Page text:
The question at this point is does it make sense to combine these long-term US station records with those of Iceland, Greenland, and the CET. The answer is yes and no. The combined average will create a reasonable approximation of the temperature record where the years being recorded are the same, but you will lose the data before 1871. The US record just doesn’t go back as far. When looking at records within a region the variation between stations stays within ± 1.0° C 90° of the time for over 120 years. However, when you combine two regions that boundary now becomes ± 3.5° C.
Based upon this limited look at just two regions it does make sense to combine records within a region where the records are similar as is the case here. Had one of these records been as dissimilar as the two overall regional averages it would not. The more dissimilar such records or averages of records are the less sense it makes to combine them into an average.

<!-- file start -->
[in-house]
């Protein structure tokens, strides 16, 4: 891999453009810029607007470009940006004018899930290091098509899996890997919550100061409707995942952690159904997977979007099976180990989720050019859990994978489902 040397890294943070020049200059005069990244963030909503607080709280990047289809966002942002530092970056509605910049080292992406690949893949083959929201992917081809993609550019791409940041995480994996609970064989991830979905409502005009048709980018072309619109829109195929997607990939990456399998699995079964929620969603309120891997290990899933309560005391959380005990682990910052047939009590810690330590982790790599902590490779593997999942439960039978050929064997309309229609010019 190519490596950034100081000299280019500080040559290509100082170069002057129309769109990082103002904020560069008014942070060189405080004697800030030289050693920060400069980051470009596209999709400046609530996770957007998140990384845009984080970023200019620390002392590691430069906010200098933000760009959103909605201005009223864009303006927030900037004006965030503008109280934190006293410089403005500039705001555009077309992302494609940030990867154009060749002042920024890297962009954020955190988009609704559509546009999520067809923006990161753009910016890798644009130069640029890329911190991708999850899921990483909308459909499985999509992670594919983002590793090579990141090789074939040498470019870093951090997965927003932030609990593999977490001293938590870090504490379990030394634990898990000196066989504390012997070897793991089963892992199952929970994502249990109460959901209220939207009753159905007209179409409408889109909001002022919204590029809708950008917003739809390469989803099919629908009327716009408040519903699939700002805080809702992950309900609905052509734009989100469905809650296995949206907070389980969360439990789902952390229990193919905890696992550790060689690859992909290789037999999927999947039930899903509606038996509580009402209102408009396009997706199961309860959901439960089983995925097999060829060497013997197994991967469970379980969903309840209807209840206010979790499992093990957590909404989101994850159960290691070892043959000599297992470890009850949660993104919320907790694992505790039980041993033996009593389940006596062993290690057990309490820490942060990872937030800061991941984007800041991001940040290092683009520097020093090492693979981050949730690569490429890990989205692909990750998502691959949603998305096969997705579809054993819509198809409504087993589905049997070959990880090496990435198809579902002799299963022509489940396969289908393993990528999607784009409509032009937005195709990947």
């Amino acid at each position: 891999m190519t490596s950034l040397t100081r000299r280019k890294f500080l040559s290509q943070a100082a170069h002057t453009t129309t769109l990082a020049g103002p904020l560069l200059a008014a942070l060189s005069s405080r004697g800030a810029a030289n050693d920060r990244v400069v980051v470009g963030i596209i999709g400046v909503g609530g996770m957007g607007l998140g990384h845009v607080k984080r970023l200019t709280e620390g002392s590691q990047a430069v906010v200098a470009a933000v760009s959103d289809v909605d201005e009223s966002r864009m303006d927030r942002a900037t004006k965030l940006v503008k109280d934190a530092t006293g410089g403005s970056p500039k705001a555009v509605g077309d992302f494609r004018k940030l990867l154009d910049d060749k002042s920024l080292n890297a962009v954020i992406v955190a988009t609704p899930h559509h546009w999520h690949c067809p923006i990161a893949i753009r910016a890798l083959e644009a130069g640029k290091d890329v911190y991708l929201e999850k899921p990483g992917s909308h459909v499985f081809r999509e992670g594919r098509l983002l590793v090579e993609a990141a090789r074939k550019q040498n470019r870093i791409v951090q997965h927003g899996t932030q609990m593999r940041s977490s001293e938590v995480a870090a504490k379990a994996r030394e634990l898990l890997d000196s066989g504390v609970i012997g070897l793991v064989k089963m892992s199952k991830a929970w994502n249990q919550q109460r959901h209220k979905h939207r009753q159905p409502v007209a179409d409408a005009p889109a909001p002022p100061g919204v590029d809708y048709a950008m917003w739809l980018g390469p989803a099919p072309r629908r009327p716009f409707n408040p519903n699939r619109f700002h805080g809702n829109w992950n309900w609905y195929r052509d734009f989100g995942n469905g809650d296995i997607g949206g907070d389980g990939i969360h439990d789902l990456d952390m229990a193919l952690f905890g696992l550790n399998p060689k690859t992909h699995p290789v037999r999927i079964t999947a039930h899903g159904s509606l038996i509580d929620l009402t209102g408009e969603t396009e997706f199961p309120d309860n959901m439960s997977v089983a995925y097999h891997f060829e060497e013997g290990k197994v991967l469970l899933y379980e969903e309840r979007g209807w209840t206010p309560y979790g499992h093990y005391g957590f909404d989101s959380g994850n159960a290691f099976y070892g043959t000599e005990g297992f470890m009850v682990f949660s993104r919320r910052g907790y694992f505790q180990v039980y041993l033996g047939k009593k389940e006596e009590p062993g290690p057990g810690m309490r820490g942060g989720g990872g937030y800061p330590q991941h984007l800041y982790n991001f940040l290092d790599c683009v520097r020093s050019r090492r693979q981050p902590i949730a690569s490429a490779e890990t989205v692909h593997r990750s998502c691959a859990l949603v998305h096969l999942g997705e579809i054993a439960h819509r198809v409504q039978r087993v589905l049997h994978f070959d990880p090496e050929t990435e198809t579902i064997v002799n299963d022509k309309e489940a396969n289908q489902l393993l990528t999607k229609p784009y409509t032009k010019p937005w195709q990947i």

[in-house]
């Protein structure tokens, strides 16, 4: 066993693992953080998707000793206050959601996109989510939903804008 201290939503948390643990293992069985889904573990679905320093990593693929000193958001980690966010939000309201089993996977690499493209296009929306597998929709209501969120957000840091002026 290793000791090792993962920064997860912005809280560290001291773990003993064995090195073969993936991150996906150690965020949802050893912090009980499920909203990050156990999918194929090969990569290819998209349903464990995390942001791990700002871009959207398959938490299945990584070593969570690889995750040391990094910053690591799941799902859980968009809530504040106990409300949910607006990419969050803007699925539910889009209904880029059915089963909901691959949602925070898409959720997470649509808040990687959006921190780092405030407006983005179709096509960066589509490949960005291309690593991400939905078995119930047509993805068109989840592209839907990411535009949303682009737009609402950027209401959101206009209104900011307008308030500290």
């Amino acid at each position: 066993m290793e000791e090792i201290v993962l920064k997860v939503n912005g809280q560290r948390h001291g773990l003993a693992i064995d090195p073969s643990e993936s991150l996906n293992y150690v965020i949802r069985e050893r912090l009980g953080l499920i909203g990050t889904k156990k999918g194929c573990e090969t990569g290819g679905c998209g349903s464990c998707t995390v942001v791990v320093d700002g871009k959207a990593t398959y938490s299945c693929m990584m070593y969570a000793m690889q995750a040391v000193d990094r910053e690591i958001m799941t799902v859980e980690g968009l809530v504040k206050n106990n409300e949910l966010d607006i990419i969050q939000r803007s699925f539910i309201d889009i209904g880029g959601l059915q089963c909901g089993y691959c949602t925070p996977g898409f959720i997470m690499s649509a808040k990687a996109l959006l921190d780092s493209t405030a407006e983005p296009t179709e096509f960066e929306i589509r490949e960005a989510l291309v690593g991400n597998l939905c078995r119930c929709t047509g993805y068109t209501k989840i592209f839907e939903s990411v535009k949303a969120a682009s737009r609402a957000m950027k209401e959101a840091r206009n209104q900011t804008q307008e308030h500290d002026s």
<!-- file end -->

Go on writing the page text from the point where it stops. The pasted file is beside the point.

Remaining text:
I am now going to take a brief look at the results from a previous study of records from Australia, which was covered in a previous article. Australia holds the only long-term records I have seen from the GHCN or any record set contained in the Berkeley Earth source data page in the Southern Hemisphere. I am only going to show those results from rural or small urban areas where the urban heat island affect is not evident.
At this point it should be obvious combining these records with those of the US and those from Iceland, Greenland, and the CET would not yield any useful information. The pattern of change is clearly and obviously different.
The correlation of this record from Australia to CO2 is as follows. The correlation coefficient is 0.14, which would indicate there is no correlation.
let’s see how these records compare to the GISS temperature record. All records are shown as temperature anomalies from their post 1960 average.
There are obviously substantial differences between the GISS temperature record and the long-term records I have presented. Lacking a detailed explanation of how GISS combined the many disparate and discontinuous records I can only speculate as to why those differences exist.